I chalk this one up as a fact being "massaged" by a highly effective spin machine. I am not sure if the link is a directly related to lead reduction as you say. But the spinners can make anything work.

A great example of this can be found at About halfway down it talks about an 87 year old landowner who can not get service at his local NRCS. He has to resort to writing a letter to Secy. Vilsack to get results. Yet this article trumpets this as a great thing, "look at our fast service". Laughable spin.

Anonymous said...

I doubt the intent was to lower crime by getting the lead out. I am 51 years old. I remember hearing about kids eating paint chips not "absorbing" it. Had to be pretty hungry or just stupid or some mineral graving to eat paint chips, I thought. I think the intent on getting the lead out was overall health not lowering the crime rate. Spin is right.

John Phipps said...

anon 2 & 3:

You are mistaken about this being "spin". The correlation of lead and crime rate was discovered by economists, not the EPA. As I said, nobody really anticipated this result. Scientists just knew lead and kid's brains didn't mix. It was a happy bonus from simply avoiding a hazard.

I will add a link to China's current problem with lead for perspective.

This reminds me of Gladwell's famous linkage of abortion access and crime rate.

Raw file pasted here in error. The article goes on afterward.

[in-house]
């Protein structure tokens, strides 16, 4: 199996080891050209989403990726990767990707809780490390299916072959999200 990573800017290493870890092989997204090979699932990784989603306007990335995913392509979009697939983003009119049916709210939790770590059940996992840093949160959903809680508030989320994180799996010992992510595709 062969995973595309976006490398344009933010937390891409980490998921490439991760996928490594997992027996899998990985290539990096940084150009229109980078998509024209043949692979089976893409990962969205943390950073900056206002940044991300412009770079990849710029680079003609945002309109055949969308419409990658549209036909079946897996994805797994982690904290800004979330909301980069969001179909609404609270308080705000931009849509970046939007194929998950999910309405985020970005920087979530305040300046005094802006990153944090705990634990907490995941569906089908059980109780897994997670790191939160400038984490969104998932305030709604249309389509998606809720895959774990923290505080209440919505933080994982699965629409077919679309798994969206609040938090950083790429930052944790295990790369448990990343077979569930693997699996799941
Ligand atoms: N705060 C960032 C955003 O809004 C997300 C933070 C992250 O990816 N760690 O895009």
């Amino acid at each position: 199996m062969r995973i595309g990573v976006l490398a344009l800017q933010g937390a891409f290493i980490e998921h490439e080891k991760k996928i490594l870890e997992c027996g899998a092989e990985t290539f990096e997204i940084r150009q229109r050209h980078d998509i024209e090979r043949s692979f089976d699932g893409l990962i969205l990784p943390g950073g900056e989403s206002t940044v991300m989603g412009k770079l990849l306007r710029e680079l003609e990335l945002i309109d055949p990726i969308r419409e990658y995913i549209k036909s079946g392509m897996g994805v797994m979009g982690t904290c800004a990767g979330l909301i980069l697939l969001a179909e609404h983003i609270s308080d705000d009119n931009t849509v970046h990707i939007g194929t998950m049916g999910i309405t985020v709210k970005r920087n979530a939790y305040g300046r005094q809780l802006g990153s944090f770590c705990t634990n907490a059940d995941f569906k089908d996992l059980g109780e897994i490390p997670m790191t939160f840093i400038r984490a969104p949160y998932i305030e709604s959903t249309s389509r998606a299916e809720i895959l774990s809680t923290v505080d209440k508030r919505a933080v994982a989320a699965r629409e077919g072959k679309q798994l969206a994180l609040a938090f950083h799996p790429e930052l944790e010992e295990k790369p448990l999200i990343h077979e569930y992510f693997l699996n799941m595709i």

Every time I think we are over-regulated I visit my son in the suburbs and listen to him talking about all the codes he has to meet to hang a picture or plant a tree. He finds many rules tedious but he likes what it does for his neighborhood and wouldn't move.

Also I talk to my Danish friends about being licensed to farm, and nutrient rules and discover they adapted pretty easily.

Jake in OH said...

Here is why I agree with the first two posters and say spin as well. In 2009 hunters shot 6 deer off my home farm and my corn yield was around 180 bushel. In 2010 the hunters only harvested 4 deer, and my corn yield fell to 145 bushel.

Since it is a scientific fact that deer eat corn (supported by my favorite economist, my wife), that means that deer are responsible for my drop in yields in 2010.

This is really goofy, but my point is that maybe there were causes other than lead reduction that contributed to the drop in the crime rate. How can we be sure how much, if any, the this action affected this statistic?

My vote: spin.

John Phipps said...


I assume you did not click through the link as I hoped folks would. The responses to your objections are best answered there. Lead is not the only contributor to the decline, of course, but it appears to be the leading cause.

The correlation coefficient of your example is quite low, I would bet. The study cited in the post showed a much higher statistical linkage. It is the value of the strength of the correlation that matters most, not its existence.

I have found no examples of economists who have disputed the Reyes study findings.

Thanks for reading.

Anonymous said...

Anon 1 here,
Again, I realize some rules/regs are needed. But don't punish us for being successful. I believe many are passed without solid justification. Just because others have more rules/regs than I, doesn't make it right to issue more to the rest of us. I think we are like the frog in the frying pan. Not realizing the heat(rules/regs) is gradually being turned up.